Let me start by making the case for performance. Before becoming an investment banker, I remember hearing repeatedly that the key to a successful exit was your company’s performance. Regardless of industry, experts agreed that to be successful you needed: a strong compound annual growth rate, high margins, a diverse and sticky customer base, strong customer satisfaction, and a talented team that is willing to stay on. Market share in a growing market, competition, and something called “synergy” are also important.
We marketed a number of the companies I ran following this mantra. Through the 70s, 80s, and early 90s, our efforts were rewarded. More often than not we received more than expected, even though some of the companies barely met the desired performance levels. Sadly, the same wasn’t true beginning in 1999 and the early 2000s. And therein lies the answer to the question.
The Buyer’s View
Even though the staffing/HRO companies we were selling beginning in 1999 had superior performance characteristics, we didn’t enjoy the same results. We had high hopes in 1999, when a buyer was ready to pay more than our goal — until he changed his mind.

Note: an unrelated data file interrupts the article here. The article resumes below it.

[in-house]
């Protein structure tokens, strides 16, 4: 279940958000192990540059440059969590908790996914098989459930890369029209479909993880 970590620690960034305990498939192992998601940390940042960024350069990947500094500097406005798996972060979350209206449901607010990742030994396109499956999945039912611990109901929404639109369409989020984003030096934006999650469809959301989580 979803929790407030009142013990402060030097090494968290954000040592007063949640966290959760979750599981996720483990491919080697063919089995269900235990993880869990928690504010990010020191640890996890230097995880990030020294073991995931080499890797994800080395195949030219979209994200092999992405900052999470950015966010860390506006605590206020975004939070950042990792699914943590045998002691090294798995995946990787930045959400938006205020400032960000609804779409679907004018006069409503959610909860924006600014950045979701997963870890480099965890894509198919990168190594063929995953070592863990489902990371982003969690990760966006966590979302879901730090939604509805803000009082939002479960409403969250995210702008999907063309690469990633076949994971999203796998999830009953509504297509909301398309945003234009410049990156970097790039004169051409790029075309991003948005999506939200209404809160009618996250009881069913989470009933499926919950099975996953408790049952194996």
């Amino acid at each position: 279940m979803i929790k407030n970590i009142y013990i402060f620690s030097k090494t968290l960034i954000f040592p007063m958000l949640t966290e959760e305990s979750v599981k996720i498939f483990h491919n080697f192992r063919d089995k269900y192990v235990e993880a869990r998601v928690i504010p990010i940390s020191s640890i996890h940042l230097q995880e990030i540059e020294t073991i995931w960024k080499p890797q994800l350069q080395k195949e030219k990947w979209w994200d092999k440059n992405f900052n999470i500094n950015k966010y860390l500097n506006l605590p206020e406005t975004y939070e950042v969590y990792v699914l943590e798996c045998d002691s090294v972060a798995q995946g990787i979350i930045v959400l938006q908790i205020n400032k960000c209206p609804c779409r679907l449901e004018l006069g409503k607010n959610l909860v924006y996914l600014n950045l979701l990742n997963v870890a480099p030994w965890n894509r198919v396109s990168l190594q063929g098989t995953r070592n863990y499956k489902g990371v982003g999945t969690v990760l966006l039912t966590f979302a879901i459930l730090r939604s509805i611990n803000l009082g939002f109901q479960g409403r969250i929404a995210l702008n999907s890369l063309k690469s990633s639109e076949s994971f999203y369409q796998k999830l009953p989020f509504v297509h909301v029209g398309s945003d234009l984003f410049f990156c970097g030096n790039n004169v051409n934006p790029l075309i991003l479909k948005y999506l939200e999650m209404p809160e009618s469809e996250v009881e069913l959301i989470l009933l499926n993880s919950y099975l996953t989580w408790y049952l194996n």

For those in staffing at the time, I am sure there’s no need to explain what happened. Developments outside of our control changed the buyer’s view of potential risks — namely: the bursting of the dot-com bubble, Y2K non-event and 9/11; recession and the jobless recovery. Superior performance no longer mattered; the window had closed, leaving many sellers struggling to keep their companies whole.
Buyers may use past earnings to set value, but they base their decision to buy on an estimate of future earnings under expected market conditions. The lesson here is that a buyer’s view of future macro risks will trump past operating performance. It turns out our M&A successes all those years were due to a happy combination of our good performance and favorable market conditions.
The good news for 2013 and 2014 is that most buyers remain guardedly optimistic and very interested in companies with those desirable performance characteristics. Continuing growth, substantial uncommitted funds and low interest rates will likely make the remainder of 2013 and 2014 good for sellers.
At the same time, buyers are aware that big data, cloud computing, social recruiting/algorithms, changing workforce characteristics, and expanding service menus are having an impact on the industry. They are also keeping a nervous eye on the affects of sequestration, continuing deadlock over deficits, and the possible long-term impact of ACA rules.
Perhaps the best way to summarize my experience is this: Buyers may agree that you’re a great performer, but to get to the top of the M&A building, be sure to catch the elevator while it is still going up.